Sizzling with energy, wit and originality, both hilarious and poignant...a must-see show.
Edinburgh festival-goers will remember the Tjimur Dance’s 5 starred Varhung-Heart to Heart in 2018. The company from south Taiwan is dedicated to reflecting Paiwan indigenous culture and in this performance how not only contemporary urban culture, phrases like ai~sa sa, are entering mountainous tribal communities but also how traditional gender roles and mores are changing, in this case a tomboy girl, and a gay man.
A poem about red sweet apples and sour green ones and how life is full of laughter and tears, and how you must just shake it off kick-starts the show and then the dancers explode into exuberant jumps, leaps and spins danced to jolly French music by Hervé Rigaud from a CD amazingly found abandoned by Madiljin in a Paris street. Our tomboy, hair in plaits, performed by Meng Tzu-en is also a talented actor with humorous facial expressions. At first one of the lads, she is teased, courted then bullied by the three males with a lot of slaps on her bum and finger-pointing but she gets her own back and floors them all. Watch out for the old man in the village who mimics the exaggerated pursed lips of the courting couple. He appears later in a sadder episode when he just listens to a song of grief sung beautifully by Yang Ching-Hao. It is little touches like the old man that makes this such an exquisitely skilled show.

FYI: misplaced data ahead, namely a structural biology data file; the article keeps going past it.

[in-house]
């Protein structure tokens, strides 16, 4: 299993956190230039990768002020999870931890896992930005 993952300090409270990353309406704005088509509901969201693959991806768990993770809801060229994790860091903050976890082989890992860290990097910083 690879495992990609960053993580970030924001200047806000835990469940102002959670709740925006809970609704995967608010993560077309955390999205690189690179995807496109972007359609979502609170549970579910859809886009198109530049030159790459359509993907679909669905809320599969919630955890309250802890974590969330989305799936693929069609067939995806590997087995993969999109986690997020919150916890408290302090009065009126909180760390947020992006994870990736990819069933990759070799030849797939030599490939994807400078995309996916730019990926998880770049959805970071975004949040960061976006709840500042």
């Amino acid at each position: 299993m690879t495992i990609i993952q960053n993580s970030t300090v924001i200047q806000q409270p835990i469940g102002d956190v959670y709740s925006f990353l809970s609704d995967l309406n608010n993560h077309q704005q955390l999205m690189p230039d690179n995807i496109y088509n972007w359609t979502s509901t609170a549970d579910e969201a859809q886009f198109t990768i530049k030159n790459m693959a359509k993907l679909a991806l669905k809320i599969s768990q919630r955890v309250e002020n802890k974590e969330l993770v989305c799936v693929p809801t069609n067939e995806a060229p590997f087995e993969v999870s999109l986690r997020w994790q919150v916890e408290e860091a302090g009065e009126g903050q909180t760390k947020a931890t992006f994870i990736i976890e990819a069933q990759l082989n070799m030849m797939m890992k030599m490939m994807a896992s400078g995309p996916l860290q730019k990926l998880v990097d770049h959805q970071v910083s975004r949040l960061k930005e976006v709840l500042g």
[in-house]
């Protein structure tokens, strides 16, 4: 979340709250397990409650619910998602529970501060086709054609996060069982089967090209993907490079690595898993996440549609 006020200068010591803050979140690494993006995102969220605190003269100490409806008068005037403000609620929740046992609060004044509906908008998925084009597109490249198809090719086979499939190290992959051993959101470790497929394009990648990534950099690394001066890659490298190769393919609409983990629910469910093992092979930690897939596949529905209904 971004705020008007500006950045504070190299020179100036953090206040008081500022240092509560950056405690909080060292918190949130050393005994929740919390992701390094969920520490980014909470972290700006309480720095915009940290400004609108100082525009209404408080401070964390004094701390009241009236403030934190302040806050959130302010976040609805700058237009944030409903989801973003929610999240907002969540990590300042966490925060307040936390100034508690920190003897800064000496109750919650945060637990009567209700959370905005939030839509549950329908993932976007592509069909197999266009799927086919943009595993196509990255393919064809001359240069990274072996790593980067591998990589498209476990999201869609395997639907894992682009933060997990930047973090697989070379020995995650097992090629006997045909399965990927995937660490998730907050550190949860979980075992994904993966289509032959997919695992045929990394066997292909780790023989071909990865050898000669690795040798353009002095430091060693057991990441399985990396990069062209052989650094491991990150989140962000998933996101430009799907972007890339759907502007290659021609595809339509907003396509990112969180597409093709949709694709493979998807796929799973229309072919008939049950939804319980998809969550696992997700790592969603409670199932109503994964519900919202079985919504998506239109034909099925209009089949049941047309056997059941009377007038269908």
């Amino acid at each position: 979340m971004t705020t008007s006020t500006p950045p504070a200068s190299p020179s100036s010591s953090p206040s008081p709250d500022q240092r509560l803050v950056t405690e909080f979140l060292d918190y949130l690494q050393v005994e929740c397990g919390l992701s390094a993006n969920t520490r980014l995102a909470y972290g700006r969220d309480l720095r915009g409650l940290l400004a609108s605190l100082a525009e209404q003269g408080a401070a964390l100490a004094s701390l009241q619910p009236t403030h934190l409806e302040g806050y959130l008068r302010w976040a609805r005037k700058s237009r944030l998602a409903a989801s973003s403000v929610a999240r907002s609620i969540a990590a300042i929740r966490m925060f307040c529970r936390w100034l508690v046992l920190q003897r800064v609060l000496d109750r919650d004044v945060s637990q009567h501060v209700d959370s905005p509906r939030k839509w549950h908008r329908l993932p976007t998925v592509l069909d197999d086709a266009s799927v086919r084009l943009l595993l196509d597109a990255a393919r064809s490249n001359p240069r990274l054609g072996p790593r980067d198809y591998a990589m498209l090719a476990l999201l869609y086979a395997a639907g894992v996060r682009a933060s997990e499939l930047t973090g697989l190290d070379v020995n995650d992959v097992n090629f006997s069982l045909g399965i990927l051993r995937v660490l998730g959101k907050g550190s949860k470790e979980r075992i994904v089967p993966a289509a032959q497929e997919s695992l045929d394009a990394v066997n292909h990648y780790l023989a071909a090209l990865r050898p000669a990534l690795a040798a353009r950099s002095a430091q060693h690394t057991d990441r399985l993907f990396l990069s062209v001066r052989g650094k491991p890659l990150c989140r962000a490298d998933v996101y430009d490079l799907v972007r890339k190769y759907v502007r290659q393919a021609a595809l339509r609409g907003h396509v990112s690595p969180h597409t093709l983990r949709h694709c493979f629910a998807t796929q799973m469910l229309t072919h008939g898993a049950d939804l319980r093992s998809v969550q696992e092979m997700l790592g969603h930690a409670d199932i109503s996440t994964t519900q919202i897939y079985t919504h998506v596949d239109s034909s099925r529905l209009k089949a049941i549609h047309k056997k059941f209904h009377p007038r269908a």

All three male dancers are excellent but especially Ljaucu Tapurakac as the gay man in a polka-dot skirt who cannot make up his mind whom he loves: Chiang Sheng-hsiang (in lime green shirt) or Yang Ching-Hao (in mauve shirt) in two moving love duets. The music changes to wistful guitar and flute as we see Ljaucu alone, his stomach covered in blood, in what appears to be a cell with one swinging light bulb whilst he makes heart shapes with his fingers. The other three also make shadows on the wall, the snake-shaped hands of the bullying scenes now waving hands of sorrow. Edith Piaf’s famous love songs Mon Amour and La Vie en Rose bring the performance to a heart-stopping finale but we are not allowed to wallow in sorrow. A dancer weeps but he is cutting an onion. The show ends on a high note as silliness and jolly Gallic music returns to much apple munching and spitting of pips. ‘Formidable’ as it says in the poem!